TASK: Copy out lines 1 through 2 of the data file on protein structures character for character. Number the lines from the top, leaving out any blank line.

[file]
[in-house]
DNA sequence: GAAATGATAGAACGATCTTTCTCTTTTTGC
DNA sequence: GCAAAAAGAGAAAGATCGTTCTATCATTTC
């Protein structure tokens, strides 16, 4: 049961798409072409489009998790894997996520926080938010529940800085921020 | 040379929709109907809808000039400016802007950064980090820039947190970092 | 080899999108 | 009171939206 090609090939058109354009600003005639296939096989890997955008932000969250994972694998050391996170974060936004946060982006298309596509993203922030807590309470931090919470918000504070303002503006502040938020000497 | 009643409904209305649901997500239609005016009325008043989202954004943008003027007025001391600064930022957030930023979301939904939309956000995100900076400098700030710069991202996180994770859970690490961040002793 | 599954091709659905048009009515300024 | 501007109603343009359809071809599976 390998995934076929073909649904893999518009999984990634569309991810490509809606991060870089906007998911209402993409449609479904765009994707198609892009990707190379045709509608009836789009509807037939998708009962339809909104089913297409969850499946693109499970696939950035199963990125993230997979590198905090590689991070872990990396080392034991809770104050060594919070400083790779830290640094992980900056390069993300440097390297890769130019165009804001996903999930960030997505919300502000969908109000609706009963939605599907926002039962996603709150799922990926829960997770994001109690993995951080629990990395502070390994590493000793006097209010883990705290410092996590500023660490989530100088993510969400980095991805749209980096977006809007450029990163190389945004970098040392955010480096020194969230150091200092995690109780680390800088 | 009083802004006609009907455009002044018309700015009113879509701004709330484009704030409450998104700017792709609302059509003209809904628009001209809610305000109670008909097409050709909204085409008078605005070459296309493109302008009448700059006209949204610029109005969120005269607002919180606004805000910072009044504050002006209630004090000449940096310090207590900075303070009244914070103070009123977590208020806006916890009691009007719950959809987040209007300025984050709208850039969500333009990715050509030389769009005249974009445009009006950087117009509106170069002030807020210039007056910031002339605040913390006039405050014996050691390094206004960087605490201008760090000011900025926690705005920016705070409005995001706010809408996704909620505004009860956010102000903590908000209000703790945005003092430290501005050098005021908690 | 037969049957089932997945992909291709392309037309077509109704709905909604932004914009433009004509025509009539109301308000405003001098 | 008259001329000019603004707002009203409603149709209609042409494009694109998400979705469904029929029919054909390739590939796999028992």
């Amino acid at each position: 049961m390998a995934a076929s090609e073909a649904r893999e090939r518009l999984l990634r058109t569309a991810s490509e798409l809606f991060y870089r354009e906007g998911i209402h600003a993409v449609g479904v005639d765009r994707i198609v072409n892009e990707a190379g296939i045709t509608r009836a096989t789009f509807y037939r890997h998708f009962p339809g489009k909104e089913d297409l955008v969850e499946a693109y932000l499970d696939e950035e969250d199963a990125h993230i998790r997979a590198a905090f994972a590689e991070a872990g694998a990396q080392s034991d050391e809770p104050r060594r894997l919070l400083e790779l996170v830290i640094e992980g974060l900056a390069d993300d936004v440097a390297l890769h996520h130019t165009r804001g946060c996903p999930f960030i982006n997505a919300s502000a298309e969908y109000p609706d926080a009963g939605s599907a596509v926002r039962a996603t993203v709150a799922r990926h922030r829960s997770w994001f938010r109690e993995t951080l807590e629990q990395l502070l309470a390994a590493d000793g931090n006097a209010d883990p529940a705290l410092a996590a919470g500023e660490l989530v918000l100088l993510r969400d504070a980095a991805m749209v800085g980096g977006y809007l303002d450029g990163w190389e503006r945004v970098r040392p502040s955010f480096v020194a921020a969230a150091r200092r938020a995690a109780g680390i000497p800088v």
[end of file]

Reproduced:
[in-house]
DNA sequence: GAAATGATAGAACGATCTTTCTCTTTTTGC